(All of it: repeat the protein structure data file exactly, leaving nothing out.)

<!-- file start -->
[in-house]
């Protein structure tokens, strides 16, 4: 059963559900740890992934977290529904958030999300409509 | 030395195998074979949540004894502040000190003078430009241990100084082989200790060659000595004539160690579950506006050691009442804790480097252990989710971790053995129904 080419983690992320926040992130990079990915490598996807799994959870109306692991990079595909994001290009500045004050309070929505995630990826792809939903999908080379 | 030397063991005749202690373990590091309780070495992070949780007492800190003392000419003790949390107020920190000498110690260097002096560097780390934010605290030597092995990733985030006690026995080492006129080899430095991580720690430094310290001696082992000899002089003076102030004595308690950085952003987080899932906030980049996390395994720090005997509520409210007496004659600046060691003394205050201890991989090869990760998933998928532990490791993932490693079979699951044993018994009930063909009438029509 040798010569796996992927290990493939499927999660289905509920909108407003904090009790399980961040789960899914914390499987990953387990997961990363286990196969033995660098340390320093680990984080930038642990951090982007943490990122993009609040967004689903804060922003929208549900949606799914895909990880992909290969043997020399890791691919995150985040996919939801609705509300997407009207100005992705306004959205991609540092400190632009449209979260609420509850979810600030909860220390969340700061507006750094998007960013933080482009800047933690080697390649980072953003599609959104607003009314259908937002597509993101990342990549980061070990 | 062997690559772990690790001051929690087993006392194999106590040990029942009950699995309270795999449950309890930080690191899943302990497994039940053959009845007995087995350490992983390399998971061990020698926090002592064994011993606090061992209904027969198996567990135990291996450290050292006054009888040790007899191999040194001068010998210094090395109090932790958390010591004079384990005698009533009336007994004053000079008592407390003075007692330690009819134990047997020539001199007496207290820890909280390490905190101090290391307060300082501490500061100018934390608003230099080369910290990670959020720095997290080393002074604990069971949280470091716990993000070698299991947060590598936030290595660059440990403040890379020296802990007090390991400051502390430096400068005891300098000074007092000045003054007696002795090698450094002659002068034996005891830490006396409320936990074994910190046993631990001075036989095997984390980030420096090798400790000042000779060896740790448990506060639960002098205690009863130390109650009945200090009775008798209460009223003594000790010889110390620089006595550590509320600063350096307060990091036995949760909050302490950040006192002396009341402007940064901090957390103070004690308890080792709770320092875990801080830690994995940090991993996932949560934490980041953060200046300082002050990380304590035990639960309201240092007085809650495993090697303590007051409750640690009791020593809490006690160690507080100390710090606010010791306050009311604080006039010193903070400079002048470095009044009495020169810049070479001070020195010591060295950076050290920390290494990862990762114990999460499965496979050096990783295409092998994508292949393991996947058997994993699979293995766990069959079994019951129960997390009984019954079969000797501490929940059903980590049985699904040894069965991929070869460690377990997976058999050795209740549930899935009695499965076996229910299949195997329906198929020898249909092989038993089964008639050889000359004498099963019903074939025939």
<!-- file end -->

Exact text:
[in-house]
């Protein structure tokens, strides 16, 4: 059963559900740890992934977290529904958030999300409509 | 030395195998074979949540004894502040000190003078430009241990100084082989200790060659000595004539160690579950506006050691009442804790480097252990989710971790053995129904 080419983690992320926040992130990079990915490598996807799994959870109306692991990079595909994001290009500045004050309070929505995630990826792809939903999908080379 | 030397063991005749202690373990590091309780070495992070949780007492800190003392000419003790949390107020920190000498110690260097002096560097780390934010605290030597092995990733985030006690026995080492006129080899430095991580720690430094310290001696082992000899002089003076102030004595308690950085952003987080899932906030980049996390395994720090005997509520409210007496004659600046060691003394205050201890991989090869990760998933998928532990490791993932490693079979699951044993018994009930063909009438029509 040798010569796996992927290990493939499927999660289905509920909108407003904090009790399980961040789960899914914390499987990953387990997961990363286990196969033995660098340390320093680990984080930038642990951090982007943490990122993009609040967004689903804060922003929208549900949606799914895909990880992909290969043997020399890791691919995150985040996919939801609705509300997407009207100005992705306004959205991609540092400190632009449209979260609420509850979810600030909860220390969340700061507006750094998007960013933080482009800047933690080697390649980072953003599609959104607003009314259908937002597509993101990342990549980061070990 | 062997690559772990690790001051929690087993006392194999106590040990029942009950699995309270795999449950309890930080690191899943302990497994039940053959009845007995087995350490992983390399998971061990020698926090002592064994011993606090061992209904027969198996567990135990291996450290050292006054009888040790007899191999040194001068010998210094090395109090932790958390010591004079384990005698009533009336007994004053000079008592407390003075007692330690009819134990047997020539001199007496207290820890909280390490905190101090290391307060300082501490500061100018934390608003230099080369910290990670959020720095997290080393002074604990069971949280470091716990993000070698299991947060590598936030290595660059440990403040890379020296802990007090390991400051502390430096400068005891300098000074007092000045003054007696002795090698450094002659002068034996005891830490006396409320936990074994910190046993631990001075036989095997984390980030420096090798400790000042000779060896740790448990506060639960002098205690009863130390109650009945200090009775008798209460009223003594000790010889110390620089006595550590509320600063350096307060990091036995949760909050302490950040006192002396009341402007940064901090957390103070004690308890080792709770320092875990801080830690994995940090991993996932949560934490980041953060200046300082002050990380304590035990639960309201240092007085809650495993090697303590007051409750640690009791020593809490006690160690507080100390710090606010010791306050009311604080006039010193903070400079002048470095009044009495020169810049070479001070020195010591060295950076050290920390290494990862990762114990999460499965496979050096990783295409092998994508292949393991996947058997994993699979293995766990069959079994019951129960997390009984019954079969000797501490929940059903980590049985699904040894069965991929070869460690377990997976058999050795209740549930899935009695499965076996229910299949195997329906198929020898249909092989038993089964008639050889000359004498099963019903074939025939």